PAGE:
Neutering Roosters

Discussion in 'Emergencies / Diseases / Injuries and Cures' started by Miss Chicken, May 20, 2008.

  1. MelsieMouse

    MelsieMouse New Egg

    Apr 26, 2012
    Missoula, Montana
    I say Bravo to you!
    I am a spay and neuter advocate myself of pet mammals. Yes, my dogs, cats, rabbits, rats and guinea pigs have all been altered. Yes, I do work in the veterinary field, but it still cost me btwn $30-$200 per animal. There's a reason why spaying and neutering are advocated. While I have no experience neutering poultry, I recommend speaking to your veterinarian who is. Though, many people like to believe that they are being "sold" on procedures, 99.9% of the time, that simply isn't true.
    If the Dr thinks it would help your situation and the birds' ultimate well being, go for it.
    And may I commend you for being one of the few who realize that all animals, even chickens, have worth beyond being a device for eggs and/or meat. (Though I do not judge those who use them as such).
    All animals, in my mind, have an inate value worthy of love and respect, simply because they are our fellow living beings.
    Best of luck to you and your precious roosters!
    From my hen house to yours!
    1 person likes this.
  2. carolinasculpture

    carolinasculpture Chillin' With My Peeps

    Mar 21, 2010
    Hi! I agree with all who are in favor of you giving it a try. We also have chickens as pets with the benefit of eggs and went through the same thought process when one of our darlings turned out to be a roo. He was very gentle until those hormones coursed through his body, even though he was hand raised and spoiled. He is very much a roo, crows at sun rise and all day long, but also looks after his hens and treats them very well. So, for us it is working out far ( we live in the country). As far as the neutering goes, I have a little experience with it. Quite a while ago I worked on a farm that raised chickens for meat for the family and workers. At around 6 to 8 weeks of age they would break out the capon kit and neuter the males. It was a fast process and didn't seem to bother the chickens much at all. That being said, I am sure that it was only due to the sheer numbers of the procedure that he had done. He did cut a hole and spread the ribs and then pull out the male organs. Once this was done, they would put the chickens into a fenced in area to watch for 24 hours to make sure everyone was ok. Most of the chickens would just go about scratching and eating, but were definitely not interested in watching and protecting the flock anymore. Some times there would be a "slip" or two. In these cases, he was only able to remove one of the testes. These slips were easy to spot. They would be sparring among themselves and basically still acting like roos. In the limited experience that I had with this, I never heard one of the capons crow and they didn't fight any more than hens do, but they don't protect the flock either. Basically what you get is a fat chicken who acts like a hen. The chickens they had, I think, were cornish, don't know if the breed makes a difference. I hope this helps. If it were me and I could find someone who could do the procedure for that price and had done many, I'd go for it! Good luck!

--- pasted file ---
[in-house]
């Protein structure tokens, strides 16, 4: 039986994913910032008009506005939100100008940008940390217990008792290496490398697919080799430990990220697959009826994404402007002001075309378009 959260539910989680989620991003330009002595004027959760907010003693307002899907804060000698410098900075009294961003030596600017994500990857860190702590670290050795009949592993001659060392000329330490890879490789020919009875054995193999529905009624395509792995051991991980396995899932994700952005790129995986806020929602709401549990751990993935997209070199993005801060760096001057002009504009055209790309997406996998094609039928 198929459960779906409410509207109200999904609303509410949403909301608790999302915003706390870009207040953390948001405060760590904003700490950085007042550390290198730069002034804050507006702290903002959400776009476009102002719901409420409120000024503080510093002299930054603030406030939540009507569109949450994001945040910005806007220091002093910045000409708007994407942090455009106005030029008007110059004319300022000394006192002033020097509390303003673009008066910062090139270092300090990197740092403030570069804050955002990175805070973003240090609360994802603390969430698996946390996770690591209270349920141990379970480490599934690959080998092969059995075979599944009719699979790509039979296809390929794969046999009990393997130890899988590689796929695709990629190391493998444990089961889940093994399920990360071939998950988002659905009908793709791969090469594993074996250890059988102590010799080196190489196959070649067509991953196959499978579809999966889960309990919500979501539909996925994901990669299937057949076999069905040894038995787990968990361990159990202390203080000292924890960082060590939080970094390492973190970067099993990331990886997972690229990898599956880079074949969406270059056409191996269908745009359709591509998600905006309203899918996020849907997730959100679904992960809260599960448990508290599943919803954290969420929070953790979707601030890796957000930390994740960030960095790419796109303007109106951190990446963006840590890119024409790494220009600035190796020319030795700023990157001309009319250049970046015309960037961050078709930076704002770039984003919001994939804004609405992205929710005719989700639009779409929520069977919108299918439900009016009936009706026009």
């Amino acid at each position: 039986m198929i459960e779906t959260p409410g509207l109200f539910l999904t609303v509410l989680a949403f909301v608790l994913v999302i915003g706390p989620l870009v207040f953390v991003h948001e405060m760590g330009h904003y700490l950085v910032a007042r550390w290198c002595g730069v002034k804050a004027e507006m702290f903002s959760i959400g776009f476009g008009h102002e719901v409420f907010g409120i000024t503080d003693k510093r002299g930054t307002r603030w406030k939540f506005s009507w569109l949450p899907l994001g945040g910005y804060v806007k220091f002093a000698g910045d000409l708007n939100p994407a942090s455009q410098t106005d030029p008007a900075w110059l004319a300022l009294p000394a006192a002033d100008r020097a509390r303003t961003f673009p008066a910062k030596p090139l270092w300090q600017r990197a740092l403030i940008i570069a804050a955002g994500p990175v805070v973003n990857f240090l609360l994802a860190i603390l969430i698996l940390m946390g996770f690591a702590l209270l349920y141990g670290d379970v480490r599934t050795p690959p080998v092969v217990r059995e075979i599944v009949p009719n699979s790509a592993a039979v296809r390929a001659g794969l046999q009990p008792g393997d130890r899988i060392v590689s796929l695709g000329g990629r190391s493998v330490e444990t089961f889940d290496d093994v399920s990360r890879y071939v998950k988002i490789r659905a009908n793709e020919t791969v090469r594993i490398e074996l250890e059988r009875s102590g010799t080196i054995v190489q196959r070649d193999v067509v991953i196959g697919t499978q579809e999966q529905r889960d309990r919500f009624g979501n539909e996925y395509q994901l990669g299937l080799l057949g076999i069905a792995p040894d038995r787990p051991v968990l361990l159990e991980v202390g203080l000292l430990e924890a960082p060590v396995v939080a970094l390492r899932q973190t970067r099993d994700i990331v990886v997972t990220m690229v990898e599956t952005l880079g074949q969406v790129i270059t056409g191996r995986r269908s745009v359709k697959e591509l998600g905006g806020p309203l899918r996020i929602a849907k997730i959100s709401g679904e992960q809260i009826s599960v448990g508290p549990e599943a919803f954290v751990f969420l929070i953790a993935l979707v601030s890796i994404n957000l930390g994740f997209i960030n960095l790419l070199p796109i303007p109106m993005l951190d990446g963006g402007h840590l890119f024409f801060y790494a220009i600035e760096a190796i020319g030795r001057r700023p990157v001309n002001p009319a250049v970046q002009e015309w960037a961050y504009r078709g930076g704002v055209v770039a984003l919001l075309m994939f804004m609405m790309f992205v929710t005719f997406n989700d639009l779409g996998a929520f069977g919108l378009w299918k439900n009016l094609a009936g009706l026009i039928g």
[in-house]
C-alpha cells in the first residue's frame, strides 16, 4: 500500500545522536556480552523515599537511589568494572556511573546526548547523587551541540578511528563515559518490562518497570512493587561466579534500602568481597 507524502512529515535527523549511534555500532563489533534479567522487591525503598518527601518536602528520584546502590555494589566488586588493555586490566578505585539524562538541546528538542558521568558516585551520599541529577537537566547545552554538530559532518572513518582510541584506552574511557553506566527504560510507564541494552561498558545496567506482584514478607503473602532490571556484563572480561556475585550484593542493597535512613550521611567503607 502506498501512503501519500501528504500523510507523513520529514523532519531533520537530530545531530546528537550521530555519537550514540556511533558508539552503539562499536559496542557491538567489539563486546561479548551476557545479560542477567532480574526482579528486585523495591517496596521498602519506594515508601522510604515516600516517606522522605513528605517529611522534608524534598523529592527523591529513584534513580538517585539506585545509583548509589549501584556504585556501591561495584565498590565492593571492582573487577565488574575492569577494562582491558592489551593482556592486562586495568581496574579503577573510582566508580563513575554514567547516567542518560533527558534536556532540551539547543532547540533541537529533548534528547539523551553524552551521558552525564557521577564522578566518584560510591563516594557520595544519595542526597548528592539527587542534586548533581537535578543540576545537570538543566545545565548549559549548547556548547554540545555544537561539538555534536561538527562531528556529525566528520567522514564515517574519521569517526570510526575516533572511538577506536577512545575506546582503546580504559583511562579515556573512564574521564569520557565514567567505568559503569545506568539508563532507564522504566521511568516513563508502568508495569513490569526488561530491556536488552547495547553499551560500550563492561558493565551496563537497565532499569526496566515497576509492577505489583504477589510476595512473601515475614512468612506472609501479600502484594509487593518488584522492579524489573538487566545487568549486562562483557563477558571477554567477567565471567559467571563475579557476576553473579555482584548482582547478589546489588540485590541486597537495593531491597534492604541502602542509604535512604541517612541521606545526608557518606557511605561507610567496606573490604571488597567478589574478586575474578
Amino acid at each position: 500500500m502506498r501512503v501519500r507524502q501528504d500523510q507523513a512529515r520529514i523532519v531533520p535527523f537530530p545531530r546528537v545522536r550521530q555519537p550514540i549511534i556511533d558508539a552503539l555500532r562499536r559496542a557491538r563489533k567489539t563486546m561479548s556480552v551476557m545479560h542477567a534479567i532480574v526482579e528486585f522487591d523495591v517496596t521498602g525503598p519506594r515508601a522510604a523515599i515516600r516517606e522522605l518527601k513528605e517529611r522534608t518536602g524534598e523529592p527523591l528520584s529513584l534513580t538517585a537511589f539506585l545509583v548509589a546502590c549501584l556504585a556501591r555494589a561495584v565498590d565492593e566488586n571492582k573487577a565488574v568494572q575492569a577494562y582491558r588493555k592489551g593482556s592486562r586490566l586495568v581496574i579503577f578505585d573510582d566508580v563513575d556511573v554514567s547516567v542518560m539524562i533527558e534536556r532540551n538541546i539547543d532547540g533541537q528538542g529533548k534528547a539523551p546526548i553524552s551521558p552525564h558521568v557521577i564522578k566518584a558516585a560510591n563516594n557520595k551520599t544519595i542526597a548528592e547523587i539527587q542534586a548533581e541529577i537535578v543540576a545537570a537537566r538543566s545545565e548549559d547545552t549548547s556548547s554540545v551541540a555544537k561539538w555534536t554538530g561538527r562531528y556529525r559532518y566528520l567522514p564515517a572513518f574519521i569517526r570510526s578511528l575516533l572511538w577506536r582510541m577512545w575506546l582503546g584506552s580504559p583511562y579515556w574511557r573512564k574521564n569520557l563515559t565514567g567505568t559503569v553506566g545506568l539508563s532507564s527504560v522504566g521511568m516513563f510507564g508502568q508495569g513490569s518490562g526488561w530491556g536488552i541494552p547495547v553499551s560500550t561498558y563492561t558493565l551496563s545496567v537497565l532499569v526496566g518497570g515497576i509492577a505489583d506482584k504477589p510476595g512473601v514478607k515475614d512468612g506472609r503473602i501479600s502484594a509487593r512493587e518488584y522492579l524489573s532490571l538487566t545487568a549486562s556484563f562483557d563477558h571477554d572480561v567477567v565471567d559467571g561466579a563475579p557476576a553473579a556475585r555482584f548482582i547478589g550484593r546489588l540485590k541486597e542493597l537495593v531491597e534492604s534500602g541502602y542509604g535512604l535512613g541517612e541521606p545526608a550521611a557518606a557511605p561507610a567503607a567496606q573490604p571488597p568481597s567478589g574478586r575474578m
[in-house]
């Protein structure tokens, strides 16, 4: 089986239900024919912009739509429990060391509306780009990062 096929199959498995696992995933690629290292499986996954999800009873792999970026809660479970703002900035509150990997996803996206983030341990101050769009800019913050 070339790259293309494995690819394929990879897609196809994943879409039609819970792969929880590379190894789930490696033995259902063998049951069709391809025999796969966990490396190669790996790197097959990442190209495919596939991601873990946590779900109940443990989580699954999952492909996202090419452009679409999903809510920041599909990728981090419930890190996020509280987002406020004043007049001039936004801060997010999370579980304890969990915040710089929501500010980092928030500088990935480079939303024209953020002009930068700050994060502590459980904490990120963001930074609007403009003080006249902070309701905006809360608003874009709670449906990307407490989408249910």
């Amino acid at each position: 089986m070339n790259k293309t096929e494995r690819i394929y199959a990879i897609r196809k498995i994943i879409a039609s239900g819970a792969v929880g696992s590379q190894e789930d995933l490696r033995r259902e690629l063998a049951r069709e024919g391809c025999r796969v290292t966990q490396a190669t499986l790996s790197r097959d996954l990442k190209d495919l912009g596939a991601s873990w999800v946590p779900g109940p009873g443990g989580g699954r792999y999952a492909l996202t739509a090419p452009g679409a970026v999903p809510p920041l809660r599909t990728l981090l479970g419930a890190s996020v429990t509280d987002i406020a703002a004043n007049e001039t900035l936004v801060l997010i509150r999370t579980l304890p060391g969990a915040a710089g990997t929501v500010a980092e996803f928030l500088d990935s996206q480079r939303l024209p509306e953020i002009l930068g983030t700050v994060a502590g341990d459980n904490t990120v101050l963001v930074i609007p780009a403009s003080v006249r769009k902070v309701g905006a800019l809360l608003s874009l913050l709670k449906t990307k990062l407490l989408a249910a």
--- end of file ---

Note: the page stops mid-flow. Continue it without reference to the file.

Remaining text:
3. chickletteSarge

    chickletteSarge Chillin' With My Peeps

    May 12, 2012
    houston, tx
    Have you thought of tieing them out? Many game breeders tieout their roos to prevent unwanted bloodshed. Also,have you thought about posting them in the BST forum? I am sure someone would like a roo for their flock!
  4. CorinneP

    CorinneP Chillin' With My Peeps

    Apr 19, 2012
    Up State New York